Asthenospermia is defined as reduced sperm motility. Men with asthenospermia have less than 40% sperm motility or less than 32% progressive motility. Severe asthenospermia is called teratozoospermia, which is characterized by at least 85% of sperm having abnormal morphology.
Asthenospermia and teratozoospermia affect approximately 20% of men with infertility.
Astheospermia is tested for by utilizing a basic semen analysis. Asthenospermia is caused and contributed to by many different factors, including lifestyle choices, environmental factors (like toxins), sperm structural abnormalities, energy deficiencies, inflammation, oxidative stress, and other factors.
Specific supplements like carnitine, ashwagandha, vitamin C, CoQ10, and omega 3 fatty acids have been shown to support healthy sperm motility and may be used to increase sperm motility.
In one study, mean sperm motility increased by 92% from baseline after men received 2 months of vitamin C treatment.
Other natural treatments have also shown promise for improving sperm motility, like acupuncture. Research has indicated that acupuncture can effectively improve sperm motility.
Improving sleep, reducing alcohol consumption, stopping smoking, and avoiding intense exercise have also been shown to improve sperm motility.
If asthenospermia or teratozoospermia are caused by structural abnormalities that can not be improved through natural remedies, fertility treatments like ICSI IVF may help achieve conception.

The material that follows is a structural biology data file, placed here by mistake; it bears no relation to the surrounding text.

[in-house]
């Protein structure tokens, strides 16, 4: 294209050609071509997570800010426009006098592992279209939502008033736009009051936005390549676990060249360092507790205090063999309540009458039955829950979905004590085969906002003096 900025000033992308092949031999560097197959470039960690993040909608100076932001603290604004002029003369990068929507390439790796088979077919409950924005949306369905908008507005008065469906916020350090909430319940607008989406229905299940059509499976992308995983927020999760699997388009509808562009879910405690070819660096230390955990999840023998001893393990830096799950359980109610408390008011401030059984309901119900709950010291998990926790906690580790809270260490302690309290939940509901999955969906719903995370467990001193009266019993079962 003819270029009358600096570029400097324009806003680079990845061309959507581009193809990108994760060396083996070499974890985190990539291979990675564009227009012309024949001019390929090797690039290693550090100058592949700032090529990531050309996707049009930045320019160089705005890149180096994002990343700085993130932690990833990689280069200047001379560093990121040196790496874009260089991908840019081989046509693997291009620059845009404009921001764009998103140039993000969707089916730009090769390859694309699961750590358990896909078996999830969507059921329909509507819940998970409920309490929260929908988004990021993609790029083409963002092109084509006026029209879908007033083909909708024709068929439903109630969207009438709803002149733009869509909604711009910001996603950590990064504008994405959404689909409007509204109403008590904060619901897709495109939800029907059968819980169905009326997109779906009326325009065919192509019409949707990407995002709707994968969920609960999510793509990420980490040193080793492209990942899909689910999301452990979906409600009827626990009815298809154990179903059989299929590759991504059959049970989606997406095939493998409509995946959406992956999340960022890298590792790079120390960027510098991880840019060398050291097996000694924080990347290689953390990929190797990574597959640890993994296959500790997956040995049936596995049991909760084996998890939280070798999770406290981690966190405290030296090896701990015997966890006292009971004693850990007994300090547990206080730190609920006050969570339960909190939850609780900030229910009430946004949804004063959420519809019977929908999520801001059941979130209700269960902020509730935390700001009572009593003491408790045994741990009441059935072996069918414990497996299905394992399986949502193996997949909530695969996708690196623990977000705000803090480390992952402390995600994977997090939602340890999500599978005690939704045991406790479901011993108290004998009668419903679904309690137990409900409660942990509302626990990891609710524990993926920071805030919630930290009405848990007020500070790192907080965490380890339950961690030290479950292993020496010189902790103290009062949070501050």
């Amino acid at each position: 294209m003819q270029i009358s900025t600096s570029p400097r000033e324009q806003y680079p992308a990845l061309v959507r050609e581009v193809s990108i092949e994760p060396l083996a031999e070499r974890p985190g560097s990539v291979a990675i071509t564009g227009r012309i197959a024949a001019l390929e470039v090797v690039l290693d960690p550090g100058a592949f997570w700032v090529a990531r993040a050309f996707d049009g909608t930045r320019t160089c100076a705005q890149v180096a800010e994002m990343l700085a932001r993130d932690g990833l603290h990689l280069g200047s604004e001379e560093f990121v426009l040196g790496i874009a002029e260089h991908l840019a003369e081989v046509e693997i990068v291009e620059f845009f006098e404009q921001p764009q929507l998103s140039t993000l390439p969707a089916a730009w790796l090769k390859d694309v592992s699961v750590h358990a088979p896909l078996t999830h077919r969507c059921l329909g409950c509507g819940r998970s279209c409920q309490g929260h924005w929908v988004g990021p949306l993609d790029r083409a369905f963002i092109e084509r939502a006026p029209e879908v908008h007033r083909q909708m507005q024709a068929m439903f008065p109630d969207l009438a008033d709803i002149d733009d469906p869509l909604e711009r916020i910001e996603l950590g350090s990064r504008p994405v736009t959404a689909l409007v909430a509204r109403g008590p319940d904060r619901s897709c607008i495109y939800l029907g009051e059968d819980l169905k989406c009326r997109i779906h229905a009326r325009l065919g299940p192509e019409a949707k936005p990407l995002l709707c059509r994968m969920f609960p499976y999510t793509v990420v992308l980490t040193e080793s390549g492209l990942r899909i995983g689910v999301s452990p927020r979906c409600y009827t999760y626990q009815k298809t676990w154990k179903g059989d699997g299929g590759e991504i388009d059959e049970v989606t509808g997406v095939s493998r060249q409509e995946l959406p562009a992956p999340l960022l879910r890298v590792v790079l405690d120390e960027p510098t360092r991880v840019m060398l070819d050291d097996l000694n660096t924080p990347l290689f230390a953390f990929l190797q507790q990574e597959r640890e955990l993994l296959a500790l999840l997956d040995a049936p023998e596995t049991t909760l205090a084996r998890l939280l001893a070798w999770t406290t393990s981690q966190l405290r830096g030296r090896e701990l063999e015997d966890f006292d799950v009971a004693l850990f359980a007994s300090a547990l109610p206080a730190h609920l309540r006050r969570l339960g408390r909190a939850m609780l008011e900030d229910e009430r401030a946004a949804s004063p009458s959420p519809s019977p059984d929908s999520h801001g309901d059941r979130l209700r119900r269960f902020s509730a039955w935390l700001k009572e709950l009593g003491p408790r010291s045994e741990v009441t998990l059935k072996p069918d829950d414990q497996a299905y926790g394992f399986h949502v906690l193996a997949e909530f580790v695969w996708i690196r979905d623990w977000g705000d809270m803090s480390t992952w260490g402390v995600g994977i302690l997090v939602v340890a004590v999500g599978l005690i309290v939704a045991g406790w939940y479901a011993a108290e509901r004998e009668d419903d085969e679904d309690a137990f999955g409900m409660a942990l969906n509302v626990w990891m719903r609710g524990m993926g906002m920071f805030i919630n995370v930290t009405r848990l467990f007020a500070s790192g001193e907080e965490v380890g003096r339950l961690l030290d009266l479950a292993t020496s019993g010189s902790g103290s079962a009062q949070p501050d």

Varicocele is an enlargement of the veins within the scrotum that holds the testicles. Varicocele is present in 40% of infertile men and 15-20% of all men.
Varicoceles can cause abnormal semen analysis, low sperm count, decreased sperm motility, and abnormal sperm morphology. Men with varicocele commonly experience oxidative stress and inflammation, both of which have been associated with infertility.
The precise cause of varicocele is unknown, but it is considered the most common correctable cause of male infertility. Varicocele can not be treated through medicine or other natural remedies. If the varicocele is impairing fertility or causing pain, it can be treated through outpatient surgery. Following surgery, approximately 70% of men experience improved semen parameters, and 40% to 60% have improved conception rates.
IVF with ICSI can help men with varicocele and sperm conditions like azoospermia conceive.
Primary Testicular Failure (Hypogonadism)
Primary testicular failure (PTF), also known as hypogonadism, occurs when the testes fail to produce sperm despite adequate hormonal support. It is a major cause of non-obstructive azoospermia and oligospermia.
Approximately 12% of male infertility cases are caused by primary testicular failure. Primary testicular failure can be caused by testicular injury, radiation, varicocele, gene mutations, and other congenital or acquired disorders. Kleinfelter syndrome (when a male is born with an extra copy of the x chromosome) is the most common cause of primary testicular failure.